(Newsroom America) -- Navy researchers say they are close to being able to convert sea water into jet fuel, a capability which would greatly enhance the forward power projection capabilities of American aircraft carriers.
The U.S. Naval Research Laboratory is working on a technique to extract carbon dioxide and produce hydrogen gas from seawater, DefenseTech.com reported Tuesday.
"The key is then converting the carbon dioxide and hydrogen into hydrocarbons that can then be used to develop JP-5 fuel stock," the website said. JP-5 is the type of aviation fuel used in Navy jets; aircraft carriers require continual replenishment of the fuel while conducting operations at sea. Being able to produce it from seawater would eliminate often risky replenishment operations.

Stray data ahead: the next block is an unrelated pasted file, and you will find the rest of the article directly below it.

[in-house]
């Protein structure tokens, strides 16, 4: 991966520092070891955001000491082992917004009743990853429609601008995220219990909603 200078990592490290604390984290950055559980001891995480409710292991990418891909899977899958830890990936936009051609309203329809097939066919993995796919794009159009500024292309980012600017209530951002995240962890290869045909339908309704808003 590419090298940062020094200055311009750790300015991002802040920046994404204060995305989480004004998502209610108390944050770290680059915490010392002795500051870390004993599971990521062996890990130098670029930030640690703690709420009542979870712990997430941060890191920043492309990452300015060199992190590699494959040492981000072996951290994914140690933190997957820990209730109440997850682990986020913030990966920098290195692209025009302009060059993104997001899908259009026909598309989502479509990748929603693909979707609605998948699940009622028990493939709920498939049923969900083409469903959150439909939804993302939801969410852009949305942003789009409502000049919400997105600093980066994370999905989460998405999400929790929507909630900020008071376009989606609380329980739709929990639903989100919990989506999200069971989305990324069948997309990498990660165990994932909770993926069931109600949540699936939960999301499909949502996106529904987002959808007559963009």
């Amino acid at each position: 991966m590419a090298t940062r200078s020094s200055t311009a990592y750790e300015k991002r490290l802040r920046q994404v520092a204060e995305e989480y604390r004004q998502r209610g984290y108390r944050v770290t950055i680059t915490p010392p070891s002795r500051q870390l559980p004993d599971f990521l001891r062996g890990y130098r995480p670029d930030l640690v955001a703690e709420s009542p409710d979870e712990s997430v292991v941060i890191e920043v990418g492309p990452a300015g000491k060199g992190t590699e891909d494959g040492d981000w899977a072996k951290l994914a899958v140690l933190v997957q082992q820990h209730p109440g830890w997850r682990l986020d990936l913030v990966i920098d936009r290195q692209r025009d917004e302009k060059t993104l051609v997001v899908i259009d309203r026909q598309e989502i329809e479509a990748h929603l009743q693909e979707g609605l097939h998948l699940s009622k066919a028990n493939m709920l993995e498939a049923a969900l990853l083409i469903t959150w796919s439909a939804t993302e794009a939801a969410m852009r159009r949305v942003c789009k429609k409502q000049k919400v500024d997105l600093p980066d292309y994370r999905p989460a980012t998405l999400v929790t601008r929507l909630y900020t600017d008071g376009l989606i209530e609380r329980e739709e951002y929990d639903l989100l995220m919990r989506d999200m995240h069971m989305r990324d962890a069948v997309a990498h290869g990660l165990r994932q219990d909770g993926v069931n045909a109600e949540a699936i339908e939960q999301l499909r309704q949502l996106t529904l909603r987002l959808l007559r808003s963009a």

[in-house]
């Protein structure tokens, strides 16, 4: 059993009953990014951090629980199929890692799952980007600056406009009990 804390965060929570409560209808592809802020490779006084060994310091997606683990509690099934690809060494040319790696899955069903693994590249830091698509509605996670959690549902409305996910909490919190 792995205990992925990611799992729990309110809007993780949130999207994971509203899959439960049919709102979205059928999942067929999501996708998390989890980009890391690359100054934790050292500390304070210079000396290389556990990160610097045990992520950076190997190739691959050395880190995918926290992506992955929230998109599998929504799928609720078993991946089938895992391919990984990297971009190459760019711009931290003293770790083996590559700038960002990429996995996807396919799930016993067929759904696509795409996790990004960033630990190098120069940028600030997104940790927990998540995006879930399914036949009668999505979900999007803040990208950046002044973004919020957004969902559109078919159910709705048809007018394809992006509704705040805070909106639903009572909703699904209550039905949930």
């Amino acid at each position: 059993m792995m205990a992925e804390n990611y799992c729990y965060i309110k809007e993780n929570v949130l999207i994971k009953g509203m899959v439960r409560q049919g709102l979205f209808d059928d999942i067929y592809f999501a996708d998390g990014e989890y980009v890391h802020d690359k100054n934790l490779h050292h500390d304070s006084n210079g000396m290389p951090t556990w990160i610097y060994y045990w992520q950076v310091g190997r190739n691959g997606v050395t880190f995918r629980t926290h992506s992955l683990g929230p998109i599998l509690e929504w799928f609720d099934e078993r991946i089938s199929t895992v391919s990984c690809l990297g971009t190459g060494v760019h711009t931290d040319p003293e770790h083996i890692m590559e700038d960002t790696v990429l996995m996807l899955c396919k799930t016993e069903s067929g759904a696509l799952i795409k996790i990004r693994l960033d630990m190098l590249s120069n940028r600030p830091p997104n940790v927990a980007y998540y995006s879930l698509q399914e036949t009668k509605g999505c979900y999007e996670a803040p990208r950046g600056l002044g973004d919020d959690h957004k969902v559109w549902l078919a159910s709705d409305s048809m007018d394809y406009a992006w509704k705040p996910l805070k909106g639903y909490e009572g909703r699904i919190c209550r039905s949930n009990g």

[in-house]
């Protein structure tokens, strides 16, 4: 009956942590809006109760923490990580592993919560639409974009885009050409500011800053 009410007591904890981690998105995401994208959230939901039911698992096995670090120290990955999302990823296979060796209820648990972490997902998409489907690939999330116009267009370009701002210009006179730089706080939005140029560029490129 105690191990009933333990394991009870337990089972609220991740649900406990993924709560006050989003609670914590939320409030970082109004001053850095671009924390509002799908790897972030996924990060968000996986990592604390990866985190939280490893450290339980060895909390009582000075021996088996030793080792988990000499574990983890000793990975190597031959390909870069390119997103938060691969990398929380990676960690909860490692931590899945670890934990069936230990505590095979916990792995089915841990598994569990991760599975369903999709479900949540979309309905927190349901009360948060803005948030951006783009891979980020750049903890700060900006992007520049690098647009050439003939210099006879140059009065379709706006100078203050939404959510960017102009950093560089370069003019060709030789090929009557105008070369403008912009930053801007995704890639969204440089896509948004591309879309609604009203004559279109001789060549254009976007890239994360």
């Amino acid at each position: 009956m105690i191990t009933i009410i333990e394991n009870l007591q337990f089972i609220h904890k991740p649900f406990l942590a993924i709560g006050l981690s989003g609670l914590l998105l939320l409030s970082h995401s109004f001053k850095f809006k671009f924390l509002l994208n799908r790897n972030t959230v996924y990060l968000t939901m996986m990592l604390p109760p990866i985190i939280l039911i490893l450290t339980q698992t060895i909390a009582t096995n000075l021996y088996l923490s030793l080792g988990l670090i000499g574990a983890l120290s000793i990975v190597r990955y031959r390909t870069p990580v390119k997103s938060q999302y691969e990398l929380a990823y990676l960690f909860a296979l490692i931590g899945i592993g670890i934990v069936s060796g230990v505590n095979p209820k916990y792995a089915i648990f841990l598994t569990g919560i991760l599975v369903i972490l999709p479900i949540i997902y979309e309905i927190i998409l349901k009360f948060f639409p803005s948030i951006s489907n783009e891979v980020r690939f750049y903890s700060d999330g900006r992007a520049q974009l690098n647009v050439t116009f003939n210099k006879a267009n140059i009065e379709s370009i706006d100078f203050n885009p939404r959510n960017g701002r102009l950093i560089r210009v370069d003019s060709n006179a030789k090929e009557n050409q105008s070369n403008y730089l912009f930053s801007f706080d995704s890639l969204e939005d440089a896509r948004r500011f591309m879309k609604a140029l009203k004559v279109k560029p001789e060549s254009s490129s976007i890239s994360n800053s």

"The potential payoff is the ability to produce JP-5 fuel stock at sea reducing the logistics tail on fuel delivery with no environmental burden and increasing the Navy’s energy security and independence," said Heather Willauer, a research chemist with NRL.
Navy officials say the process to convert seawater to jet fuel would cost between $3 and $6 per gallon.
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